There's no starting line, heck there's not even a starting bell. They simply hand you a map and you go. 5 checkpoints, hit them in order, the route is up to you. If you do it right, it's about 100km give or take 40. There are no markings on the course because there is no course. Except for some "illegal" pavement sections and private property, bushwhacking is allowed. If you think you have the navigating skills and guts to wander off into the woods, well, you did sign the insurance waivers didn't you? The Wild 100-- a true backcountry race.
Given our combined lack of navigating skills, I'd been trying for a couple of years to get Rickyd to do this race with me. But after I got turned down twice, I decided to find another equally navigationally challenged race partner: Gina. My three goals: 1) get off the course before dark, 2) have lots of fun romping around in the woods, 3) remain married to Gina at the end of it all. Glad to say I accomplished all three.
Gina and I stayed at one of the Elk River Touring Center extension cabins. I recommend this to anyone doing this event since the overnight temps can get quite cold even in August and nothing beats a good night's sleep before the race.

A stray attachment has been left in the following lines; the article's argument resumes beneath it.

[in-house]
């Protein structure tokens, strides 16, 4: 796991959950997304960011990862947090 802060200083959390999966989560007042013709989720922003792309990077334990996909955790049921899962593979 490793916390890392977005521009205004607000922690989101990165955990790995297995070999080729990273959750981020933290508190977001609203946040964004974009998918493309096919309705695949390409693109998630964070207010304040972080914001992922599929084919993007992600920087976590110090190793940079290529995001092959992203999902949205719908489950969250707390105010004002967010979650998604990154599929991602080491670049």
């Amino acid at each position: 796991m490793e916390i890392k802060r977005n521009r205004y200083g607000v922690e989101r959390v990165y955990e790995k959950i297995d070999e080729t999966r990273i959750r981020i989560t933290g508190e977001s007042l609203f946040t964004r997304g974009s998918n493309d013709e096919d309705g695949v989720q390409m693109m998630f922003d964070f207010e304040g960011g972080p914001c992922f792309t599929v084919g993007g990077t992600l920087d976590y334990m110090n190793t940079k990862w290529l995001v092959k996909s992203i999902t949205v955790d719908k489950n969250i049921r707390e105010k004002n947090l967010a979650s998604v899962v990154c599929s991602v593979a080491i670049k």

Another reason to get a cabin: access to the (very clean) restrooms in the main lodge instead of lining up for the porta-johns before the start.
Race day started with my usual pre-race trash talking and flexing of the muscles:
Intimidation personified. I was not alone in this respect:
That's Bunky and Mike. They would go on to win the first-timers class. And of course Bike Lane teamie, Camp-- business as usual, looking cool as a cucumber:
The race started with a long fireroad climb that taxed the early hard chargers. I stayed off the gas for the most part and stayed back to watch Gina mix it up with some folks that we would wind up spending most of the day with.
After the fireroad came the Jeep trail of mud:
Then a little bit o fence hopping
...and we found ourselves at the first checkpoint some 15 miles later.
From the picture, you'd think we were in a tropical rain forest. The vegetation is all over the place, from tropical looking banana tree-like plants, to dessert cacti, to loomy ferns:
We hit checkpoint 3 not long after this pic was taken. And that would be the end of the race for us. There was no way to make the next checkpoint before the time cutoff, so we called it quits. Ten hours and 53 miles later, we arrived back at the lodge.
This was Gina's longest mountain bike ride by far, more than double anything she'd done in the past. Glad to see she was still smiling at the end of it. I hope I can get her to do it again next year, but I think I'll wait a few more months before asking her.
It would be great to see more coed teams doing this race. Consider this the callout for next year! What say you, homies?!? Ya got 8 months to train, and I know a good divorce lawyer.